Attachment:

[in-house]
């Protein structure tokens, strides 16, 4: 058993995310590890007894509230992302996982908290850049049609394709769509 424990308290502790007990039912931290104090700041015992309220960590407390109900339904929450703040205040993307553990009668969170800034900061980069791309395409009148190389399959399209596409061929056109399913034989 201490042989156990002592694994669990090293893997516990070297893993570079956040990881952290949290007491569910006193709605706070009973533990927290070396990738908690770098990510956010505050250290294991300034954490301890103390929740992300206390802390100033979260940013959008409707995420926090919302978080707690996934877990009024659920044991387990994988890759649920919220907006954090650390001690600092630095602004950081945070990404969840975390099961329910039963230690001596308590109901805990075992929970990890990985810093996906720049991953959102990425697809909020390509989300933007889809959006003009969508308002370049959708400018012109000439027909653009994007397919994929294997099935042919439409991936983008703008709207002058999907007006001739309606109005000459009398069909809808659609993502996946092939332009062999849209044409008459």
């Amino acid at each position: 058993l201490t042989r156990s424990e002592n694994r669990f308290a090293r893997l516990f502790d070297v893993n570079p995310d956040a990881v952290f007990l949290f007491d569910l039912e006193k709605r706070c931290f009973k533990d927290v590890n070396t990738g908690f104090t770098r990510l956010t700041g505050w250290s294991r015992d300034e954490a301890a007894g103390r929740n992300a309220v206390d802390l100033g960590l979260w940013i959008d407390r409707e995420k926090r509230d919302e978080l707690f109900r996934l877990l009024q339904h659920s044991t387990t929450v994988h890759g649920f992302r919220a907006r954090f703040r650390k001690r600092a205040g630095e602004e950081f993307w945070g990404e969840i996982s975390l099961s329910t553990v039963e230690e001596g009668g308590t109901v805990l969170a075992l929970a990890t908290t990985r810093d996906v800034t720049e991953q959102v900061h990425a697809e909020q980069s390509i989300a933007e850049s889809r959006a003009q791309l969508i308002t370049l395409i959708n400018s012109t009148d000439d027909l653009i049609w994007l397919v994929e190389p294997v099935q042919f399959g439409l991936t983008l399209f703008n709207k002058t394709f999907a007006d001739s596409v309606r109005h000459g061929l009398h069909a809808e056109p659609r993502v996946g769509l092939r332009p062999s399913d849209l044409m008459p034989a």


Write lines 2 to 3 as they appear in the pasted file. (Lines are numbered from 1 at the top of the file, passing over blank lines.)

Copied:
């Protein structure tokens, strides 16, 4: 058993995310590890007894509230992302996982908290850049049609394709769509 424990308290502790007990039912931290104090700041015992309220960590407390109900339904929450703040205040993307553990009668969170800034900061980069791309395409009148190389399959399209596409061929056109399913034989 201490042989156990002592694994669990090293893997516990070297893993570079956040990881952290949290007491569910006193709605706070009973533990927290070396990738908690770098990510956010505050250290294991300034954490301890103390929740992300206390802390100033979260940013959008409707995420926090919302978080707690996934877990009024659920044991387990994988890759649920919220907006954090650390001690600092630095602004950081945070990404969840975390099961329910039963230690001596308590109901805990075992929970990890990985810093996906720049991953959102990425697809909020390509989300933007889809959006003009969508308002370049959708400018012109000439027909653009994007397919994929294997099935042919439409991936983008703008709207002058999907007006001739309606109005000459009398069909809808659609993502996946092939332009062999849209044409008459």
């Amino acid at each position: 058993l201490t042989r156990s424990e002592n694994r669990f308290a090293r893997l516990f502790d070297v893993n570079p995310d956040a990881v952290f007990l949290f007491d569910l039912e006193k709605r706070c931290f009973k533990d927290v590890n070396t990738g908690f104090t770098r990510l956010t700041g505050w250290s294991r015992d300034e954490a301890a007894g103390r929740n992300a309220v206390d802390l100033g960590l979260w940013i959008d407390r409707e995420k926090r509230d919302e978080l707690f109900r996934l877990l009024q339904h659920s044991t387990t929450v994988h890759g649920f992302r919220a907006r954090f703040r650390k001690r600092a205040g630095e602004e950081f993307w945070g990404e969840i996982s975390l099961s329910t553990v039963e230690e001596g009668g308590t109901v805990l969170a075992l929970a990890t908290t990985r810093d996906v800034t720049e991953q959102v900061h990425a697809e909020q980069s390509i989300a933007e850049s889809r959006a003009q791309l969508i308002t370049l395409i959708n400018s012109t009148d000439d027909l653009i049609w994007l397919v994929e190389p294997v099935q042919f399959g439409l991936t983008l399209f703008n709207k002058t394709f999907a007006d001739s596409v309606r109005h000459g061929l009398h069909a809808e056109p659609r993502v996946g769509l092939r332009p062999s399913d849209l044409m008459p034989a």